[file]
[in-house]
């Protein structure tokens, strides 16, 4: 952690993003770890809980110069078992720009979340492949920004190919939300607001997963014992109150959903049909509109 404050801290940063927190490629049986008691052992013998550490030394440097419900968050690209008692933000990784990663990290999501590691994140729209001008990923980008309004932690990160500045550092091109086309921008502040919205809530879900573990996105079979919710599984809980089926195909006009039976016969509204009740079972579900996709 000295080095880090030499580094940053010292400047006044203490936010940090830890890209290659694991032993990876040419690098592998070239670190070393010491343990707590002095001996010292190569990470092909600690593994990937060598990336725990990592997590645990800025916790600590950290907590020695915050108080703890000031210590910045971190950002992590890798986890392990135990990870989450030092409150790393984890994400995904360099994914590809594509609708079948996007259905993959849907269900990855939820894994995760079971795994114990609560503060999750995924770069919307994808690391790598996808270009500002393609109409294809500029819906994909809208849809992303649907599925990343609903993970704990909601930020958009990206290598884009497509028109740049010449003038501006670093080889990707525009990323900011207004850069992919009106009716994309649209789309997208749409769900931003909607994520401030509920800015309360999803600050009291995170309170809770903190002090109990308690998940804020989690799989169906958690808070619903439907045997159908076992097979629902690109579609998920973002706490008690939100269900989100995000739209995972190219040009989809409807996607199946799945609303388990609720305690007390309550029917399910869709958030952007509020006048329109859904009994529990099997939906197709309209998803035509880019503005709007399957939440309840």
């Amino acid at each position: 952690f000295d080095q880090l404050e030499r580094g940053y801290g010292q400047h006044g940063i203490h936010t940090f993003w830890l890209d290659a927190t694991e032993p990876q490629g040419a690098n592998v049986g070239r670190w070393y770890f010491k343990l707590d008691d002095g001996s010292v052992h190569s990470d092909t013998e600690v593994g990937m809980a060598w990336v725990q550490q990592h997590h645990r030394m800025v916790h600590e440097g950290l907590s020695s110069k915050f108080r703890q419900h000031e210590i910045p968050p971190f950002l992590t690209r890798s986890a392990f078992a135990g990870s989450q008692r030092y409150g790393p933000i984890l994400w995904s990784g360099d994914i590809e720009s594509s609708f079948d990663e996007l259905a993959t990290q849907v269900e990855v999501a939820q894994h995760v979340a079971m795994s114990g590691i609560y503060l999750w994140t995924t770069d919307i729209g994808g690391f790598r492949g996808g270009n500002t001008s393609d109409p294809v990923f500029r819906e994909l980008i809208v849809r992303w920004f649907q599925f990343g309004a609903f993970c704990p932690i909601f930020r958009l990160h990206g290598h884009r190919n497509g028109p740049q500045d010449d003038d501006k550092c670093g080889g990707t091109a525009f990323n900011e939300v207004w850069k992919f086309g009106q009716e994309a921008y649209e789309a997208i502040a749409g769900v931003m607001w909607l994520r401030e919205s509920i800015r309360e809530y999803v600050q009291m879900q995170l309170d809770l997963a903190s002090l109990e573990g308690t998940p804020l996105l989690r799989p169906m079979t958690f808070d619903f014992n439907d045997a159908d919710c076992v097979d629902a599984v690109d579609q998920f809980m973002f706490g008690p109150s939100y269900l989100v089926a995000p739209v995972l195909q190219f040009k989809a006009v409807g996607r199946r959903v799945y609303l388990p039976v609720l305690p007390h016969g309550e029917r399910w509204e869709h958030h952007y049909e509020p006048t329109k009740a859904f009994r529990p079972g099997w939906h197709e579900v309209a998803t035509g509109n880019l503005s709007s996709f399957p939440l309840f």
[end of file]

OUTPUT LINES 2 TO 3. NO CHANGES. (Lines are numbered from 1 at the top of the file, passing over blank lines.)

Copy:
């Protein structure tokens, strides 16, 4: 952690993003770890809980110069078992720009979340492949920004190919939300607001997963014992109150959903049909509109 404050801290940063927190490629049986008691052992013998550490030394440097419900968050690209008692933000990784990663990290999501590691994140729209001008990923980008309004932690990160500045550092091109086309921008502040919205809530879900573990996105079979919710599984809980089926195909006009039976016969509204009740079972579900996709 000295080095880090030499580094940053010292400047006044203490936010940090830890890209290659694991032993990876040419690098592998070239670190070393010491343990707590002095001996010292190569990470092909600690593994990937060598990336725990990592997590645990800025916790600590950290907590020695915050108080703890000031210590910045971190950002992590890798986890392990135990990870989450030092409150790393984890994400995904360099994914590809594509609708079948996007259905993959849907269900990855939820894994995760079971795994114990609560503060999750995924770069919307994808690391790598996808270009500002393609109409294809500029819906994909809208849809992303649907599925990343609903993970704990909601930020958009990206290598884009497509028109740049010449003038501006670093080889990707525009990323900011207004850069992919009106009716994309649209789309997208749409769900931003909607994520401030509920800015309360999803600050009291995170309170809770903190002090109990308690998940804020989690799989169906958690808070619903439907045997159908076992097979629902690109579609998920973002706490008690939100269900989100995000739209995972190219040009989809409807996607199946799945609303388990609720305690007390309550029917399910869709958030952007509020006048329109859904009994529990099997939906197709309209998803035509880019503005709007399957939440309840």
């Amino acid at each position: 952690f000295d080095q880090l404050e030499r580094g940053y801290g010292q400047h006044g940063i203490h936010t940090f993003w830890l890209d290659a927190t694991e032993p990876q490629g040419a690098n592998v049986g070239r670190w070393y770890f010491k343990l707590d008691d002095g001996s010292v052992h190569s990470d092909t013998e600690v593994g990937m809980a060598w990336v725990q550490q990592h997590h645990r030394m800025v916790h600590e440097g950290l907590s020695s110069k915050f108080r703890q419900h000031e210590i910045p968050p971190f950002l992590t690209r890798s986890a392990f078992a135990g990870s989450q008692r030092y409150g790393p933000i984890l994400w995904s990784g360099d994914i590809e720009s594509s609708f079948d990663e996007l259905a993959t990290q849907v269900e990855v999501a939820q894994h995760v979340a079971m795994s114990g590691i609560y503060l999750w994140t995924t770069d919307i729209g994808g690391f790598r492949g996808g270009n500002t001008s393609d109409p294809v990923f500029r819906e994909l980008i809208v849809r992303w920004f649907q599925f990343g309004a609903f993970c704990p932690i909601f930020r958009l990160h990206g290598h884009r190919n497509g028109p740049q500045d010449d003038d501006k550092c670093g080889g990707t091109a525009f990323n900011e939300v207004w850069k992919f086309g009106q009716e994309a921008y649209e789309a997208i502040a749409g769900v931003m607001w909607l994520r401030e919205s509920i800015r309360e809530y999803v600050q009291m879900q995170l309170d809770l997963a903190s002090l109990e573990g308690t998940p804020l996105l989690r799989p169906m079979t958690f808070d619903f014992n439907d045997a159908d919710c076992v097979d629902a599984v690109d579609q998920f809980m973002f706490g008690p109150s939100y269900l989100v089926a995000p739209v995972l195909q190219f040009k989809a006009v409807g996607r199946r959903v799945y609303l388990p039976v609720l305690p007390h016969g309550e029917r399910w509204e869709h958030h952007y049909e509020p006048t329109k009740a859904f009994r529990p079972g099997w939906h197709e579900v309209a998803t035509g509109n880019l503005s709007s996709f399957p939440l309840f």